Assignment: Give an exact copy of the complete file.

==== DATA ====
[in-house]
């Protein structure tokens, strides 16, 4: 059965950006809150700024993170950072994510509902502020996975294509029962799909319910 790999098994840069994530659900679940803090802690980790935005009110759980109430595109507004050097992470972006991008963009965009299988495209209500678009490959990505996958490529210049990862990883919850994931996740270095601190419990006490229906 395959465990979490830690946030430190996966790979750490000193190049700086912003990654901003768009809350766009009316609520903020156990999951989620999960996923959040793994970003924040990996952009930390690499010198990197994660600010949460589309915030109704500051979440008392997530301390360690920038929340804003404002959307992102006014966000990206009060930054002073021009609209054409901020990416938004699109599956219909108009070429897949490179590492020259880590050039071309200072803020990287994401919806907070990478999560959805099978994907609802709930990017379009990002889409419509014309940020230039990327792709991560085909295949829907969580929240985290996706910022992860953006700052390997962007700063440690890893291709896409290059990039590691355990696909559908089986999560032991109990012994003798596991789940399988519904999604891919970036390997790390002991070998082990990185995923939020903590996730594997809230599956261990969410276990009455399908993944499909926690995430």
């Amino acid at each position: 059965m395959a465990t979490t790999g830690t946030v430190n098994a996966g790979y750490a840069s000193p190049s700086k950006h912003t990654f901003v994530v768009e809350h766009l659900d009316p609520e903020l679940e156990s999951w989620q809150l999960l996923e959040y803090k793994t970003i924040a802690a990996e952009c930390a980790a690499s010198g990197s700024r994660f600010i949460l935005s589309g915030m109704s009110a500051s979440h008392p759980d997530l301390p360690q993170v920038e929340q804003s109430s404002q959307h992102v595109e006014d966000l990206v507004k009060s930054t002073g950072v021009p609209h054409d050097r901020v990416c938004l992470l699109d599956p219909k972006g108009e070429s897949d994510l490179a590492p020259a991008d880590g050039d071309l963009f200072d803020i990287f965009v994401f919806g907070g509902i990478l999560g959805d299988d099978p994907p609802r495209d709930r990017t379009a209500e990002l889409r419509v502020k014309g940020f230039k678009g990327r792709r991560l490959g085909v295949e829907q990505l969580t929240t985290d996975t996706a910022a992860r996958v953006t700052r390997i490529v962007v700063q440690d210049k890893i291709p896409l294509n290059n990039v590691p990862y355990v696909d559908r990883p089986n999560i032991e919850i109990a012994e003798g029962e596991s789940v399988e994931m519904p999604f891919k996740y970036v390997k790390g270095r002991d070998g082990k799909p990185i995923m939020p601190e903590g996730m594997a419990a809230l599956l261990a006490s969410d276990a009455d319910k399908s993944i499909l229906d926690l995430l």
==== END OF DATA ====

[in-house]
């Protein structure tokens, strides 16, 4: 059965950006809150700024993170950072994510509902502020996975294509029962799909319910 790999098994840069994530659900679940803090802690980790935005009110759980109430595109507004050097992470972006991008963009965009299988495209209500678009490959990505996958490529210049990862990883919850994931996740270095601190419990006490229906 395959465990979490830690946030430190996966790979750490000193190049700086912003990654901003768009809350766009009316609520903020156990999951989620999960996923959040793994970003924040990996952009930390690499010198990197994660600010949460589309915030109704500051979440008392997530301390360690920038929340804003404002959307992102006014966000990206009060930054002073021009609209054409901020990416938004699109599956219909108009070429897949490179590492020259880590050039071309200072803020990287994401919806907070990478999560959805099978994907609802709930990017379009990002889409419509014309940020230039990327792709991560085909295949829907969580929240985290996706910022992860953006700052390997962007700063440690890893291709896409290059990039590691355990696909559908089986999560032991109990012994003798596991789940399988519904999604891919970036390997790390002991070998082990990185995923939020903590996730594997809230599956261990969410276990009455399908993944499909926690995430």
């Amino acid at each position: 059965m395959a465990t979490t790999g830690t946030v430190n098994a996966g790979y750490a840069s000193p190049s700086k950006h912003t990654f901003v994530v768009e809350h766009l659900d009316p609520e903020l679940e156990s999951w989620q809150l999960l996923e959040y803090k793994t970003i924040a802690a990996e952009c930390a980790a690499s010198g990197s700024r994660f600010i949460l935005s589309g915030m109704s009110a500051s979440h008392p759980d997530l301390p360690q993170v920038e929340q804003s109430s404002q959307h992102v595109e006014d966000l990206v507004k009060s930054t002073g950072v021009p609209h054409d050097r901020v990416c938004l992470l699109d599956p219909k972006g108009e070429s897949d994510l490179a590492p020259a991008d880590g050039d071309l963009f200072d803020i990287f965009v994401f919806g907070g509902i990478l999560g959805d299988d099978p994907p609802r495209d709930r990017t379009a209500e990002l889409r419509v502020k014309g940020f230039k678009g990327r792709r991560l490959g085909v295949e829907q990505l969580t929240t985290d996975t996706a910022a992860r996958v953006t700052r390997i490529v962007v700063q440690d210049k890893i291709p896409l294509n290059n990039v590691p990862y355990v696909d559908r990883p089986n999560i032991e919850i109990a012994e003798g029962e596991s789940v399988e994931m519904p999604f891919k996740y970036v390997k790390g270095r002991d070998g082990k799909p990185i995923m939020p601190e903590g996730m594997a419990a809230l599956l261990a006490s969410d276990a009455d319910k399908s993944i499909l229906d926690l995430l």